The Christos’ charm was contagious, their energy preternatural, and their enthusiasm for good sushi apparent (and it was very, very good, as was the black cod in miso and the sirloin steak). Having visited Japan 71 times, they knew very well what they were eating.
Mid-meal, when Jeanne-Claude drew a long cigarette from out of her pack, our host, Dr. Alvin, came rushing over to inform her most graciously that here in New York smoking is not permitted indoors. Feigning shock (she has lived here for 40 years) and heaving a very Gallic sigh, she unseated herself and headed upstairs out the door.
Indeed, they are a unit. Even though he does not smoke, Christo dutifully, loyally, adoringly followed behind. Holding her bag while she efficiently disposed of not one but three quick cigarettes, he wryly admitted that although her smoking was not something he enjoyed, after 45 years together he was not about to try to change her.
How do they get that sprite-like energy, anyway? All night they bounced around like sylvan creatures who, were the sushi to run out, might survive equally well on mushrooms or nettles.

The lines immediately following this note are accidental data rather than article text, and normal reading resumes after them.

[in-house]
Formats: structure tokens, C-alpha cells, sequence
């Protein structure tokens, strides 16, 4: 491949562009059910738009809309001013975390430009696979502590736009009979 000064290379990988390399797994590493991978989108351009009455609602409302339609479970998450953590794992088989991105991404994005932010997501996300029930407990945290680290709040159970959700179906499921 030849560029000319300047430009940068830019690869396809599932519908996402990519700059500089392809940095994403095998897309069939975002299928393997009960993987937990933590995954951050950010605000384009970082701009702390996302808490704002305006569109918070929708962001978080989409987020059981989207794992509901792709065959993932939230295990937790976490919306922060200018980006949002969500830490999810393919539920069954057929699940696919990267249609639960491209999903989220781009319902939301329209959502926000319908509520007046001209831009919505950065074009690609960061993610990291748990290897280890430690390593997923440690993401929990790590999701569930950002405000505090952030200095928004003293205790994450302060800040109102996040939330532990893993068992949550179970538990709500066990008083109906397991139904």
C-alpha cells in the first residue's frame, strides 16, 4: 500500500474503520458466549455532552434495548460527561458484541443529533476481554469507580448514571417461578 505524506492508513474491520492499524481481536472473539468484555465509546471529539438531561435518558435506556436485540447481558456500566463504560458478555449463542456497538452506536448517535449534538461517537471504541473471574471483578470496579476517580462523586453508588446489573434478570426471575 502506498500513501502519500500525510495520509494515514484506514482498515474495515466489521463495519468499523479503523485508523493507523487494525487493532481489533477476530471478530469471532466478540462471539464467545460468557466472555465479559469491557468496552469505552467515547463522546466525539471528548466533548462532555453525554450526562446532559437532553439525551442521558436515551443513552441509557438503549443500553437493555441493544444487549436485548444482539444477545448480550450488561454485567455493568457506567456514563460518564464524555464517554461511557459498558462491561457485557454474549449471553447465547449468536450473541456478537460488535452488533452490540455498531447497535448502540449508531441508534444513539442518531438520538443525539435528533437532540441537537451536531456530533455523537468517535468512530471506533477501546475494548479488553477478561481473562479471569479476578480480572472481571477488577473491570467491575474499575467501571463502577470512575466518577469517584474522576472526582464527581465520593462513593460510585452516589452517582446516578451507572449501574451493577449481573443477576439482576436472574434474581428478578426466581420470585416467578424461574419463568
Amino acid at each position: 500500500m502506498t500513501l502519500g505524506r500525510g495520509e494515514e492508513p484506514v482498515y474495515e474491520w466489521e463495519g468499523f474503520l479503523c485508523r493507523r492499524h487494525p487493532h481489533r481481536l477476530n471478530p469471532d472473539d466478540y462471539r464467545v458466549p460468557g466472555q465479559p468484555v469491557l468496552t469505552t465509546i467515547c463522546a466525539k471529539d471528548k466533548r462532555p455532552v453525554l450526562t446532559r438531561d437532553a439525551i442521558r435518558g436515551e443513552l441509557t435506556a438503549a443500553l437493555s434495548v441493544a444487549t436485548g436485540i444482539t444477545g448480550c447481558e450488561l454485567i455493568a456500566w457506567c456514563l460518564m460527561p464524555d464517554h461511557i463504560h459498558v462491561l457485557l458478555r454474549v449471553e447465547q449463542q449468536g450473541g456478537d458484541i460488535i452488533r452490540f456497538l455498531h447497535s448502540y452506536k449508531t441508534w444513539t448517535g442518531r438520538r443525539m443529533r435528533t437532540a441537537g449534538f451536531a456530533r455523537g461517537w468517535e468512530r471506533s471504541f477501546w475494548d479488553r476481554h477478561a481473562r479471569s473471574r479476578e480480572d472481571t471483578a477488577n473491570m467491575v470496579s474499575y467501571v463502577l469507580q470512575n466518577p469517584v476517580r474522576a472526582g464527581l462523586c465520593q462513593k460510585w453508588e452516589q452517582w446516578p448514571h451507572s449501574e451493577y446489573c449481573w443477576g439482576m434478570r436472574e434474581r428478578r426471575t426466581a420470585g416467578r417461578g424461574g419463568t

The next day they sent Mr. Henry a book which documents every moment of The Gates from its inception 26 years ago to its installation last year, a tome solid enough to have served as a column base for a Gate. Mr. Henry has not tired of turning the pages and reliving this divine folly, an event that rendered all of New York participants in a “happening.” Taxi drivers opined about aesthetics. Street vendors held forth on subjects of art criticism not normally included in their customer palaver. The whole city was chewing, digesting, and expelling their “take” on The Gates.
It was like a huge dinner party on the lawn organized by a couple of eccentric, expatriot New Yorkers, the kind who make this city great. Merci.